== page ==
Middle and Upper Palaeolithic Environments and the Calibration of 14C Dates beyond 10,000 BP
Andel, Tjeerd H. van, Antiquity
Advances in our understanding of the Quaternary history of the earth's magnetic field provide the means to correct the radiocarbon time-scale for long-term (millennia) deviations from the calendrical one beyond the upper limit of the tree-ring-based calibration. The conversion is essential when Middle and Upper Palaeolithic archaeological sites are to be placed within the context of the complex climatic history of the last glacial interval and following deglaciation.
Recent years have brought the recognition that glacial and interglacial climates are prone to rapid and often large oscillations lasting from a few hundred to several thousand years. For the Holocene period radiocarbon dates calibrated with tree-ring data allow us to take account of such events on a calendrical time-scale, but tree-ring calibration of 14C dates is not yet possible beyond the Holocene. Therefore, the Pleistocene climatic record, resting largely on ice and ocean sediment cores which use nearcalendrical time, could not be compared to the Middle and Upper Palaeolithic history which is based mainly on uncalibrated 14C dates. Now recent studies of the temporal variations of the earth magnetic field have furnished the means to adjust 14C dates for long-term deviations of the radiocarbon time-scale from the calendrical one, a procedure I call here correction to distinguish it from the familiar tree-ring based calibration of Neolithic and later dates.
The unstable climate of the last glacial
Between c. 50 and 25 kyr (kiloyear = 1000 years) BP, during oxygen isotope stage 3 (OIS-3), the Neanderthals in Europe were replaced by anatomically modern human beings, a momentous event that is often contemplated against a backdrop of vast ice sheets and barren tundra, a harsh landscape seen as poor in resources. But such conditions characterized only a minor part of the last glacial interval, and the middle pleniglacial (c. 60-25 kyr BP) especially, although bracketed by the initial and final glacial maxima [ILLUSTRATION FOR FIGURE 1: left OMITTED], was much less hostile than either. Recent publications (Miskovsky 1992; Gamble 1993; Stiner 1994; Kuhn 1995; Broglio 1996; Kozlovski 1996; Mellars 1996a; 1996b) display a growing awareness of the quite moderate climate of the mid-glacial, but the true nature of its palaeo-environments and their spatial and temporal variations is far from clear. Consequently, different authors have reached different conclusions regarding the impact of changing environments on later Palaeolithic human history (e.g. Gamble 1986; 1987; Roebroeks et al. 1992).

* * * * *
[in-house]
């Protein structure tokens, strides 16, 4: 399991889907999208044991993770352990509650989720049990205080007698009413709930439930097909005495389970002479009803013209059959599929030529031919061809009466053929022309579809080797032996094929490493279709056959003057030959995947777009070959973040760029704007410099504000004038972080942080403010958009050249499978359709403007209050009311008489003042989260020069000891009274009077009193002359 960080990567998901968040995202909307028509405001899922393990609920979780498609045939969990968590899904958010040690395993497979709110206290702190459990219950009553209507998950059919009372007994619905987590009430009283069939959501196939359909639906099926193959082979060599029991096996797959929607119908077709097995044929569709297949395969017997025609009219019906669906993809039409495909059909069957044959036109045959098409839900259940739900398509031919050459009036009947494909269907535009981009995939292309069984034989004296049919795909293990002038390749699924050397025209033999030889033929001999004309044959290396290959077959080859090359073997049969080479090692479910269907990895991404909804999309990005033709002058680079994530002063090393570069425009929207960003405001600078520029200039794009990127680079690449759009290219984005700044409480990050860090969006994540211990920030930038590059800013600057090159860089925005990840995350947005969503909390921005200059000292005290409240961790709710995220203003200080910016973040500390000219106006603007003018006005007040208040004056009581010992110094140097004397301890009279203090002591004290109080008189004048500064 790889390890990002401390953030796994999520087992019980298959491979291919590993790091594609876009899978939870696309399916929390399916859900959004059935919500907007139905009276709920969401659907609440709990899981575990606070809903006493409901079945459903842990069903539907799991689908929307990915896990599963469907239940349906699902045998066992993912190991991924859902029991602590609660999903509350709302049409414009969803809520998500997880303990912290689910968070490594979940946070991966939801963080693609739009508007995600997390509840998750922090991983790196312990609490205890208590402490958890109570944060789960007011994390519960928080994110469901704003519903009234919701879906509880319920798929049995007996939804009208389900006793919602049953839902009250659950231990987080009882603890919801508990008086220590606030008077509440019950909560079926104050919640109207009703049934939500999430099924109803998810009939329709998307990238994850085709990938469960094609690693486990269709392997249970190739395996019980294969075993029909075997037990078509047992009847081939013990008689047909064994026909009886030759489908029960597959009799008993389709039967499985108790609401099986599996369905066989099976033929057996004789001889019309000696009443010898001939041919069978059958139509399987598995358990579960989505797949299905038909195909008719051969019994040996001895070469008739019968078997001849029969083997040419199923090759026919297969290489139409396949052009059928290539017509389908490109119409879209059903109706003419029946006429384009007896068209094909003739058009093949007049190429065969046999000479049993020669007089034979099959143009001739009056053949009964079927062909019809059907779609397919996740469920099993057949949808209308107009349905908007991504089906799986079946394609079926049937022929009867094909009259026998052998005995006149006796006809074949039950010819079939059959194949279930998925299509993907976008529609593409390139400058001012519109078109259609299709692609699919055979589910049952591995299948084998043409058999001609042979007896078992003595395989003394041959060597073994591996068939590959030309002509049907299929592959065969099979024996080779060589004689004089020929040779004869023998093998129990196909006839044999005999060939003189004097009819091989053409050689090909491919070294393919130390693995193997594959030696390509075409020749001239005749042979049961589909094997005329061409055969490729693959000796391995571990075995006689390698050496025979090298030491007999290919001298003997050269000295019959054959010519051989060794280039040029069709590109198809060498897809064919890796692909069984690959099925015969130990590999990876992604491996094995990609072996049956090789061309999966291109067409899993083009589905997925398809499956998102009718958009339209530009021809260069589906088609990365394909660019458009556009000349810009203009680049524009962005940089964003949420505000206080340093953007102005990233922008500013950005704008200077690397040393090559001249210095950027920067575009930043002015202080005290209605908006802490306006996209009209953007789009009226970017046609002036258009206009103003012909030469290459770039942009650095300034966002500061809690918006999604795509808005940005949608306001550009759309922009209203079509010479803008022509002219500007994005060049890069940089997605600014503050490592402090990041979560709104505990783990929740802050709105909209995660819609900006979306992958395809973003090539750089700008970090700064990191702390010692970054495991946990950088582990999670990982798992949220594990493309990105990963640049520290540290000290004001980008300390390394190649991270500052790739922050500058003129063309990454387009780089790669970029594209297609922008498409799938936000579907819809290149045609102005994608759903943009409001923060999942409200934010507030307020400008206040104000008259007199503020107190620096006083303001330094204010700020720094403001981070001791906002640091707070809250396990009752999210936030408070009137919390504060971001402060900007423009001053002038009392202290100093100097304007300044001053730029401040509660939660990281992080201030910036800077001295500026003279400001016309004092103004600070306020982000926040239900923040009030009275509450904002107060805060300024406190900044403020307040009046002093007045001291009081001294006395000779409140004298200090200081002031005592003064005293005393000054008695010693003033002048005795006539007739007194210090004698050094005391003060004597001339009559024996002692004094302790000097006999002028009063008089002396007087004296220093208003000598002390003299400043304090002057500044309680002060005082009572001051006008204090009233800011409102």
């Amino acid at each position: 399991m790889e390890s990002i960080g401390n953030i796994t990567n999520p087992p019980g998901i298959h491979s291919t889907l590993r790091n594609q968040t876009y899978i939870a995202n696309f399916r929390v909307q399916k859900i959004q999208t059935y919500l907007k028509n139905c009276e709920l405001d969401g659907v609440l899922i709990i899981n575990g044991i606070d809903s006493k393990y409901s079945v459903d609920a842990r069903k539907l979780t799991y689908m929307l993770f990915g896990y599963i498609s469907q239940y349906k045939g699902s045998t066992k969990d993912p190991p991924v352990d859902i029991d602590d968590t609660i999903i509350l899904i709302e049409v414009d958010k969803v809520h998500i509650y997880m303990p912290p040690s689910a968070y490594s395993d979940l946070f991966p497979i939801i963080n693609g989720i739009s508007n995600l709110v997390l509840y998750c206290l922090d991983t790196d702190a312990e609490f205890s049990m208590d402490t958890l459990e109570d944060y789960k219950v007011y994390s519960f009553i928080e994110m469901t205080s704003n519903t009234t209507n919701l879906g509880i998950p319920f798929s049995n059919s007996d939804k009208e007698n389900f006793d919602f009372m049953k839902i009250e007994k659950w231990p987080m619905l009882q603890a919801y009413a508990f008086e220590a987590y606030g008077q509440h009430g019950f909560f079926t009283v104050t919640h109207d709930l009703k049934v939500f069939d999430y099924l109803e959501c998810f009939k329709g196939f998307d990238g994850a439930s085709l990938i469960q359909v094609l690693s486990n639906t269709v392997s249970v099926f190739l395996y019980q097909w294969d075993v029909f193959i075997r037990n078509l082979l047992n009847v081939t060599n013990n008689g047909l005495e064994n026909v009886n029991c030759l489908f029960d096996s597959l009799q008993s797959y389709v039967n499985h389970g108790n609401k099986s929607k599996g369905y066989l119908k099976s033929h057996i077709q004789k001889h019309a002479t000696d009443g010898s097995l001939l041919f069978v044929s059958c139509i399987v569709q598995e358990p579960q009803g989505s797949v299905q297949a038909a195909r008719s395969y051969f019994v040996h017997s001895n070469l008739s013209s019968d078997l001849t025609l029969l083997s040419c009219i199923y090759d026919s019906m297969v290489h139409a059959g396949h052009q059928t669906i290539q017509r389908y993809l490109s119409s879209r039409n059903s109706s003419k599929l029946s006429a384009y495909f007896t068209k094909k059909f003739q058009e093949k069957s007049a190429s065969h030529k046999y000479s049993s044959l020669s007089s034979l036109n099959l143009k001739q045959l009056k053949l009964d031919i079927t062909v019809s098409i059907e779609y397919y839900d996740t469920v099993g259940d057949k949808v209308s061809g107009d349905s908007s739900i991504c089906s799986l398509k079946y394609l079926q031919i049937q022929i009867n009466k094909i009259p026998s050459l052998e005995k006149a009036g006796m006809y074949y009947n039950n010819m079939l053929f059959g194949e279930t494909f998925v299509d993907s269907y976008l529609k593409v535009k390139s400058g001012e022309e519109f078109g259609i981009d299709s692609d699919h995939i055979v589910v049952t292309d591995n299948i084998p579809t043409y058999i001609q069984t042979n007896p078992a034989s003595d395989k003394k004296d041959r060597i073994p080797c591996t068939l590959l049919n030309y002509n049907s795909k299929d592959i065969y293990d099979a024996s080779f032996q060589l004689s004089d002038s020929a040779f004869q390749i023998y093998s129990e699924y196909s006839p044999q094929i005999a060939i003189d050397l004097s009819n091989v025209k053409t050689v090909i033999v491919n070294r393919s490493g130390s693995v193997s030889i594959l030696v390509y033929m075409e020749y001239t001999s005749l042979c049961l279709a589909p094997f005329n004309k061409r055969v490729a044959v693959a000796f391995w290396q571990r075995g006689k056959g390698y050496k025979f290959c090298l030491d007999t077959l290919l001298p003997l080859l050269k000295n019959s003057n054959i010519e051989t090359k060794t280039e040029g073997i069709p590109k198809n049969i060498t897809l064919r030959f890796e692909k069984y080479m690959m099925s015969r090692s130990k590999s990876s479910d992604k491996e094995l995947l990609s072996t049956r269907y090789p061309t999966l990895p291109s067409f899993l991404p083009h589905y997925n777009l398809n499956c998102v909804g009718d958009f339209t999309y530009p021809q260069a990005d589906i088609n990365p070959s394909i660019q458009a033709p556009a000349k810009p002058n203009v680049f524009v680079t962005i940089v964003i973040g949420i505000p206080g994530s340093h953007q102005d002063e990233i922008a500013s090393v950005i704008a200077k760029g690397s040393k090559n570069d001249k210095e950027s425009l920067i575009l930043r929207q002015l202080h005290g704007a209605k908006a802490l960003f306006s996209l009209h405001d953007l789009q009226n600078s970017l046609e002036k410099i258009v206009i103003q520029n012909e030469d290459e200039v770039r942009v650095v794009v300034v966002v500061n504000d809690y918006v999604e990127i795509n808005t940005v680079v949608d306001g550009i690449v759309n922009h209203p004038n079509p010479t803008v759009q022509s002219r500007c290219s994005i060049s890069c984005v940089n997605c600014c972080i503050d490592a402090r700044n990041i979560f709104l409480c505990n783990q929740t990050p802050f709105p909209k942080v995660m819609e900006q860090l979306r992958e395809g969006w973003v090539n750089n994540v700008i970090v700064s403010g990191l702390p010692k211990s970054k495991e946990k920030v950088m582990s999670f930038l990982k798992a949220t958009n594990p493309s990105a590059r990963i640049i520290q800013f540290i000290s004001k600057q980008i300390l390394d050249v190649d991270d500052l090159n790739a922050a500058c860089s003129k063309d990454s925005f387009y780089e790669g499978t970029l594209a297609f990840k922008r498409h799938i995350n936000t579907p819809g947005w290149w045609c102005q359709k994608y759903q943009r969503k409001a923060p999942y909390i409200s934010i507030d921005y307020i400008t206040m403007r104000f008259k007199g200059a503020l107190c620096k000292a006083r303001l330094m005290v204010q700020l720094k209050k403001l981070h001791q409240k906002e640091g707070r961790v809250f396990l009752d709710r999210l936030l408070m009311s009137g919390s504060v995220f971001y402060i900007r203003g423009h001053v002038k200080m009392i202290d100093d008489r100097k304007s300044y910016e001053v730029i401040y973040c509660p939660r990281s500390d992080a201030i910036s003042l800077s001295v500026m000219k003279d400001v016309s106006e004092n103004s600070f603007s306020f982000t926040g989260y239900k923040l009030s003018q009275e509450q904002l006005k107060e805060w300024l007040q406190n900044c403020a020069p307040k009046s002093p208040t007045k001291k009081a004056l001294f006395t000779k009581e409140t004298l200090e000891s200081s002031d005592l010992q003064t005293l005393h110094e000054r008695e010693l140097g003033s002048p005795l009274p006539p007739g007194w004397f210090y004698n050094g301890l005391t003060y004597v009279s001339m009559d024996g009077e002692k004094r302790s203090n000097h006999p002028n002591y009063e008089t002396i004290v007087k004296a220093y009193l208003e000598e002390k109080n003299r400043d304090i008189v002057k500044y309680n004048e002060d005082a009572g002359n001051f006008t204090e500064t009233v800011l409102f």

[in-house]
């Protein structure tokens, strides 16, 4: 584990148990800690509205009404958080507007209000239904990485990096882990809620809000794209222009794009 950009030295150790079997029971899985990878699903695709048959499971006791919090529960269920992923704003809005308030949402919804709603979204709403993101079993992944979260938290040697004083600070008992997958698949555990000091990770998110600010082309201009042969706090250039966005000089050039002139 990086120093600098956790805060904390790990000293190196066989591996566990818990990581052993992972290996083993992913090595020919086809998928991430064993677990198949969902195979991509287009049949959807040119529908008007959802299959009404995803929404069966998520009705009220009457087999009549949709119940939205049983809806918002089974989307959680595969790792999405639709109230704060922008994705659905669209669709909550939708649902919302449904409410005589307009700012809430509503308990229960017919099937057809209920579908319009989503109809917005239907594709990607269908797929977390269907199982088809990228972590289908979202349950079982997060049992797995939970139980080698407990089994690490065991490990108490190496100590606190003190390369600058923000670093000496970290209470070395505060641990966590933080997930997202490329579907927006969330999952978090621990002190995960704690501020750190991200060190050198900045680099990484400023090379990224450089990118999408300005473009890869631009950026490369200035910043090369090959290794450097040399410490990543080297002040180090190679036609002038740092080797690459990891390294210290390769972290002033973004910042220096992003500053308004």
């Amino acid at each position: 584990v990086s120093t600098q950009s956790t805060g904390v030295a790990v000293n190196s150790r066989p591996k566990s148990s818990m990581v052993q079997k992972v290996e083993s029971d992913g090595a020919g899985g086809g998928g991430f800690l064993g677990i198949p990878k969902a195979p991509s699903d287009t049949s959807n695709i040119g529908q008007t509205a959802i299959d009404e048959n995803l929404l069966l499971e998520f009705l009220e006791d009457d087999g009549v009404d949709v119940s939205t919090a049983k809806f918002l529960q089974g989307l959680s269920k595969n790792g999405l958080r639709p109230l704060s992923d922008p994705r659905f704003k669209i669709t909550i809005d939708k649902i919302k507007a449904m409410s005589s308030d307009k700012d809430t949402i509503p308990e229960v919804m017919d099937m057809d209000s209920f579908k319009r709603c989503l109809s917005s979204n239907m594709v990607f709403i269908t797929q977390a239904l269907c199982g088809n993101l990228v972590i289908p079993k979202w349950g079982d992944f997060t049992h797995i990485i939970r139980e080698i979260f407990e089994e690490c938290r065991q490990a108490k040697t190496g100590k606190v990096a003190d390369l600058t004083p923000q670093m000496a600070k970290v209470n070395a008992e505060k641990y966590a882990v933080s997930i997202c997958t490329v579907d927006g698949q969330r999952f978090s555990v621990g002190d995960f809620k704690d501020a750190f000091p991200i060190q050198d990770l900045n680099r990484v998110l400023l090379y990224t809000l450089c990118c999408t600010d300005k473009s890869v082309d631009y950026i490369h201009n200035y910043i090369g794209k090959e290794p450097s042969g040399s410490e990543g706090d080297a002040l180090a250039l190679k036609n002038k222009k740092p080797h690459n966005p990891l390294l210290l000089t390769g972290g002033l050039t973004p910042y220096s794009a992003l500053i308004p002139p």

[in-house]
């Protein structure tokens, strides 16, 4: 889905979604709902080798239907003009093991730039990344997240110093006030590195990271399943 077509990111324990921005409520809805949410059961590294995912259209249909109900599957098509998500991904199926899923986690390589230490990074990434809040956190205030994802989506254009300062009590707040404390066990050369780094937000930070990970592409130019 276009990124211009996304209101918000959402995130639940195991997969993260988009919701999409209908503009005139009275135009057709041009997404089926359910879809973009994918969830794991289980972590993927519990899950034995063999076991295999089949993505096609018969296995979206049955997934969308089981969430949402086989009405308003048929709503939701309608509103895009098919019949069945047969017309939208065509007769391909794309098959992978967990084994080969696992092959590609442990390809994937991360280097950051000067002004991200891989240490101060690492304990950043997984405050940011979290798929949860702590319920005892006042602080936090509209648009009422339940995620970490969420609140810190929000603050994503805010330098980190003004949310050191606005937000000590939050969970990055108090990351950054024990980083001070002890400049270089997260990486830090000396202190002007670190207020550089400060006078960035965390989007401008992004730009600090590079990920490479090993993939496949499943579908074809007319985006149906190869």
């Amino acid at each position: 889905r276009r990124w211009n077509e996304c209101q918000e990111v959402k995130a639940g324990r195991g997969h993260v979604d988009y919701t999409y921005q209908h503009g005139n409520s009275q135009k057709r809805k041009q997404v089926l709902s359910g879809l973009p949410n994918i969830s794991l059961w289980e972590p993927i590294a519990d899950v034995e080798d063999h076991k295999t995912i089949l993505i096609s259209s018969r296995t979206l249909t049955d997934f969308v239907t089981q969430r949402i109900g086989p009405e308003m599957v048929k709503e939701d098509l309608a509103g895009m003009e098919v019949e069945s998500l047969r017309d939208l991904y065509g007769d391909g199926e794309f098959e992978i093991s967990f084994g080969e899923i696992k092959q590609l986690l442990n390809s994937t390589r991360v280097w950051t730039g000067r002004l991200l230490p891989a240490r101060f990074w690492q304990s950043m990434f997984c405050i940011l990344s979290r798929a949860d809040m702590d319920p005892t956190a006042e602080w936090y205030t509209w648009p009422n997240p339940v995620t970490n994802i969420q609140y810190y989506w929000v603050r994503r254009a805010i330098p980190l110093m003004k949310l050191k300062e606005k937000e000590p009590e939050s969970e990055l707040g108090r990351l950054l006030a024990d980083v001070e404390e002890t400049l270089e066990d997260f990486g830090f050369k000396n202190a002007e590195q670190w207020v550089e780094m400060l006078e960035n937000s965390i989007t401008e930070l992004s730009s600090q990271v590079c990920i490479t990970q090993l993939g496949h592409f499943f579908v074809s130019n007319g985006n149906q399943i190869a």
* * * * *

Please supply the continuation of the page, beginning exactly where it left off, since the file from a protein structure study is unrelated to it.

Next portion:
That the middle pleniglacial was mild, representing a state somewhere between a full glacial and an interglacial, has been obvious for some time from the oceanic oxygen isotope record, but until recently it was regarded as having also enjoyed a fairly stable climate. Now detailed studies of Greenland ice and North Atlantic sediment cores have proved this view to be seriously in error [ILLUSTRATION FOR FIGURE 1: right OMITTED]. Instead, 15-20 sharp climatic events, as much as 7 [degrees] C warmer than the brief intervening cold spells, define a bipolar climatic sequence that was unstable on a scale of centuries to a millennium for cold events and from one to three millennia for warm ones (Bond et al. 1993; Dansgaard et al. 1993; GRIP Members 1993; McManus et al. 1993). Quantitative temperature and precipitation estimates based on pollen and coleoptera data (Guiot 1990; Ponel 1995) from central France imply mild, wet periods lasting several millennia that reached near-present temperatures (local annual mean 7 [degrees] C compared to 11 [degrees] C) and precipitation levels around 500-600 mm [ILLUSTRATION FOR FIGURE 2 OMITTED]. During the intervening colder, much drier events which usually lasted only a few centuries, mean annual temperatures were around 0-2 [degrees] C, close to values for the preceding glacial advance (Guiot et al. 1989).
Coleoptera from warm mid-glacial deposits in London dated at c. …